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Keywords:

  • bone marrow transplant;
  • endocrine late effects;
  • children and adults

Bone marrow transplantation (BMT) has increased significantly in the last decade and encompasses allogeneic and autologous transplantation of stem cells from bone marrow, peripheral blood and umbilical cord blood. Bone marrow transplantation is mainly used to treat patients with poor prognosis leukaemia but also other advanced or relapsed cancers and non-malignant disorders, so that now between 30 000 and 40 000 transplants are performed world-wide per year (Horowitz, 1998).

The success story in transplantation medicine, however, has resulted in significant endocrine late effects both in children and adults including thyroid, pituitary and gonadal dysfunction, with adverse effects on the growth of children. The relative risk of these adverse events is influenced by the underlying pathological condition, previous treatment for that condition, the use of total body irradiation (TBI) and the irradiation schedule, and the nature and quantity of the cytotoxic drugs used in the BMT preparative regimen.

Growth

  1. Top of page
  2. Growth
  3. Conclusion
  4. References

Chemotherapy

The BMT preparative or conditioning regimen aims to totally ablate the bone marrow and its stem cells and, hence, the host immune system. Therefore, the occurrence of varying degrees of damage to normal tissues is not surprising. Single-agent chemotherapy conditioning regimens such as cyclophosphamide in children with severe aplastic anaemia (SAA) do not appear to adversely affect growth (Sullivan et al, 1984) or final height, although data are extremely limited (Cohen et al, 1996). The effect on growth, however, is significant in SAA if total lymphoid irradiation (TLI) is added (Bushhouse et al, 1989) and even more profound in leukaemic children if TBI is used (Sanders et al, 1986; Leiper et al, 1987; Bushhouse et al, 1989; Brauner et al, 1993; Thomas et al, 1993a; Michel et al, 1997).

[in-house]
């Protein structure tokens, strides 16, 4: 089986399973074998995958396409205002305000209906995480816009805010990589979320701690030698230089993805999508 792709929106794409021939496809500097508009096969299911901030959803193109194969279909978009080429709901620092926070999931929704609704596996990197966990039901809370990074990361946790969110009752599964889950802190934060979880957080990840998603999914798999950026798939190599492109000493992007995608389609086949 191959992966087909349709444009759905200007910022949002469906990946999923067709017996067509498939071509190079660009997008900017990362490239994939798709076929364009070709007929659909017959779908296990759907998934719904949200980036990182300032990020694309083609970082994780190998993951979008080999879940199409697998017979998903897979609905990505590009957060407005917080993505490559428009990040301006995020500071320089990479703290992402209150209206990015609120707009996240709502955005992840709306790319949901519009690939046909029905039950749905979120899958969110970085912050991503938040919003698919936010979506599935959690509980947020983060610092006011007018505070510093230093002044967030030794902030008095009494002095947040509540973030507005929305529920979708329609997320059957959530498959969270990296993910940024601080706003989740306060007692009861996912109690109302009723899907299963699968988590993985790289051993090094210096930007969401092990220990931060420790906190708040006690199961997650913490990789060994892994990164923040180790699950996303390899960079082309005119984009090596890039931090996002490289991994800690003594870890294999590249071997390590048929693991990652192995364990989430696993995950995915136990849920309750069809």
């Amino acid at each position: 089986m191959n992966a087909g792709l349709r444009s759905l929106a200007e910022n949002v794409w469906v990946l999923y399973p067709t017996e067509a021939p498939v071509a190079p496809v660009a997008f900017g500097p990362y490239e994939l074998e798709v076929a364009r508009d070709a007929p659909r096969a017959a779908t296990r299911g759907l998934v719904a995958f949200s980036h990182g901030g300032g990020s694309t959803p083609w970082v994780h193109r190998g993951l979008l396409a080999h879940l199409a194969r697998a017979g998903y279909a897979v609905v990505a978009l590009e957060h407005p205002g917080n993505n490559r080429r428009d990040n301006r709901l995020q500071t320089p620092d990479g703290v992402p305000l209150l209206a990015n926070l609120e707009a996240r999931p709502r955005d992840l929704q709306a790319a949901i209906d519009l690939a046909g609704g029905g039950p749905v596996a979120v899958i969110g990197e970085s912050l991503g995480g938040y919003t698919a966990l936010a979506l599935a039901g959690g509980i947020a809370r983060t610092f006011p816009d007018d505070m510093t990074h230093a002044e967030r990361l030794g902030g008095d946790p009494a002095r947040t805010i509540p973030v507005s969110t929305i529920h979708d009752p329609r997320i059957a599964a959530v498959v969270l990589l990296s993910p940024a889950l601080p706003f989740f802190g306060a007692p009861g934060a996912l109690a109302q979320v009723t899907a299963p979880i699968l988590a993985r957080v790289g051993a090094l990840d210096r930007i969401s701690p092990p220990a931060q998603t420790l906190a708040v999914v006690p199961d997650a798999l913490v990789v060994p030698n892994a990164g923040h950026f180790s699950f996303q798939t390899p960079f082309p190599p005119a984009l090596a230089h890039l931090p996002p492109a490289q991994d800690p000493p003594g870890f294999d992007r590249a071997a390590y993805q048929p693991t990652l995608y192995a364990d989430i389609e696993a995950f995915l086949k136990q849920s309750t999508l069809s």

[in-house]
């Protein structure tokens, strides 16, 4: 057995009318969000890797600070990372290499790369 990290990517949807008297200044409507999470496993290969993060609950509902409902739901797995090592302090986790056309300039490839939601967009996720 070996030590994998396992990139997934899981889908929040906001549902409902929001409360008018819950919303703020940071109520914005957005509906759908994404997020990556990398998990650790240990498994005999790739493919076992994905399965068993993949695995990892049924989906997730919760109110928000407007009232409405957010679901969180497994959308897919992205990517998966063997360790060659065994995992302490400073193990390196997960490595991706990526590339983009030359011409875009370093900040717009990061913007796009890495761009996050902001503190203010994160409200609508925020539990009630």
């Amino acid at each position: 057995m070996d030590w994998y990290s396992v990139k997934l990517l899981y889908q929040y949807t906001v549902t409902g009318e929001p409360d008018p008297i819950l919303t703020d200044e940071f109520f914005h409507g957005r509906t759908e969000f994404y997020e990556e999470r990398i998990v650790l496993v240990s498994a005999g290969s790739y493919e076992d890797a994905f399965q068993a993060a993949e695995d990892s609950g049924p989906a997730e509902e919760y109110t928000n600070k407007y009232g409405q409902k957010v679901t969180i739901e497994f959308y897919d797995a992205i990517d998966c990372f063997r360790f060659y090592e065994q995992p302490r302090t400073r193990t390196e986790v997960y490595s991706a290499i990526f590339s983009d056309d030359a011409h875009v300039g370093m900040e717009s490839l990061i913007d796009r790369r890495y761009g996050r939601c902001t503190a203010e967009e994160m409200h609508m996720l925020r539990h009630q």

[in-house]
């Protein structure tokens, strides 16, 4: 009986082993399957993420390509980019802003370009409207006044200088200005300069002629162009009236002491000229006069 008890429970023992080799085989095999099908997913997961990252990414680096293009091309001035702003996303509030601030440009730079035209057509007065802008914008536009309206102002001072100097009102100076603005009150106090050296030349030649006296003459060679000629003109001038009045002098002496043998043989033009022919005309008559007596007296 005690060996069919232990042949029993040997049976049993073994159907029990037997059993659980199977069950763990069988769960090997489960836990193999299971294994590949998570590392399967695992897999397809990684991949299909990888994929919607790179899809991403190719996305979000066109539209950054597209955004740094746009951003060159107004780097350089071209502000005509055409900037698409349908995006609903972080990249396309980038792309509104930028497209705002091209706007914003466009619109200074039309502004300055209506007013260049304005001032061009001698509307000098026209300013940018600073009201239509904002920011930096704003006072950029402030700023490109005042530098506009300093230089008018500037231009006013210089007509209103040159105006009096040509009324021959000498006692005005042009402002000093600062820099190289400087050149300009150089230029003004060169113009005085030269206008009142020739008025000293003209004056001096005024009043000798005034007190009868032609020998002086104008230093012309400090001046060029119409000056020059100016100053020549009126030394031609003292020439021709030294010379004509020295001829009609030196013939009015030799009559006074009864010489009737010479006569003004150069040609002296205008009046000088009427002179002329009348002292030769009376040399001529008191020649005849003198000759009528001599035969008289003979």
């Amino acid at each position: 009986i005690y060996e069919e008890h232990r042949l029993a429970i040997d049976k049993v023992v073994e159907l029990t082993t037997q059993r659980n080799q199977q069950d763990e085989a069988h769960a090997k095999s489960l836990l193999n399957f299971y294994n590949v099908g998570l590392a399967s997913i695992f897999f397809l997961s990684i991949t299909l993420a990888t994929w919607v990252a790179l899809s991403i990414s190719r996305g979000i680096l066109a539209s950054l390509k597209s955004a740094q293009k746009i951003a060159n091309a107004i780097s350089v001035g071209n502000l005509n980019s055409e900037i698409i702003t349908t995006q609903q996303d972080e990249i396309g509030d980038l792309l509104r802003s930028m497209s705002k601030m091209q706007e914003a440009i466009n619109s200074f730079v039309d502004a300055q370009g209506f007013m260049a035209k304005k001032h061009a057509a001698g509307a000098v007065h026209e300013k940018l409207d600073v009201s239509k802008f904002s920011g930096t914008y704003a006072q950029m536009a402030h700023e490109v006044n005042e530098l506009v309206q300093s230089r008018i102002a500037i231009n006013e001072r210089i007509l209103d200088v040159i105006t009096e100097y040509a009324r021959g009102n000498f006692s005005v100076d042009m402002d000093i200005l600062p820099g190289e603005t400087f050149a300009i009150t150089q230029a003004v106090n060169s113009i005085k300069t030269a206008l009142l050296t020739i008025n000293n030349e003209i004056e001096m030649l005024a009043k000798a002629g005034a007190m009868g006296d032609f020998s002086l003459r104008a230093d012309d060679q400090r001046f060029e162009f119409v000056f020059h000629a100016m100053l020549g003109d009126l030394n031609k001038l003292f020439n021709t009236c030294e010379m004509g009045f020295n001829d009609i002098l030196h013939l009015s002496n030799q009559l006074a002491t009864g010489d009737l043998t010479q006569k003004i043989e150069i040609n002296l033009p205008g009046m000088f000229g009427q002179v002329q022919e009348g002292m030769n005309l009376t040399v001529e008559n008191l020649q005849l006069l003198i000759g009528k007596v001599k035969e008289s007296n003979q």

The impact of the combination of high-dose cyclophosphamide (CY) in combination with high-dose busulphan (BU) is contentious. Wingard et al (1992) found no difference between the impairment of growth rates over the first two post-transplant years in patients treated with BU/CY and those treated with CY/TBI. Sanders (1994) reported similar findings, and Manenti et al, (1989) described reduced growth velocity in children aged between 10 and 12 years following a BMT for thalassaemia major with a BU/CY preparative regimen. The latter situation, however, must be complicated by the potential contribution of iron overload-induced gonadotrophin deficiency and pubertal delay. Sanders (1994), however, also reported a significant incidence of growth hormone (GH) deficiency in children transplanted for leukaemia following BU/CY alone.

In contrast to the above reports, Liesner et al (1994); Giorgiani et al (1995); Michel et al (1997) and Afify et al (2000) did not find any significant growth impairment in 80 children (combined series) for up to 5 years after BU/CY and a BMT. Furthermore, in a small group of 10 children studied by Cohen et al (1999) final height was not adversely affected. Firm conclusions about the impact of BU/CY on growth await more final height data. On the other hand, there is suggestive evidence that intensive pre-BMT chemotherapy may adversely affect growth, as demonstrated by Willi et al (1992) in a small cohort of patients with neuroblastoma who continued to grow poorly post BMT in contrast to a group treated for leukaemia. The major therapeutic differences between the two groups included the doses of local radiotherapy and type and number of cytotoxic drugs used pre-BMT (Willi et al, 1992).

Total body irradiation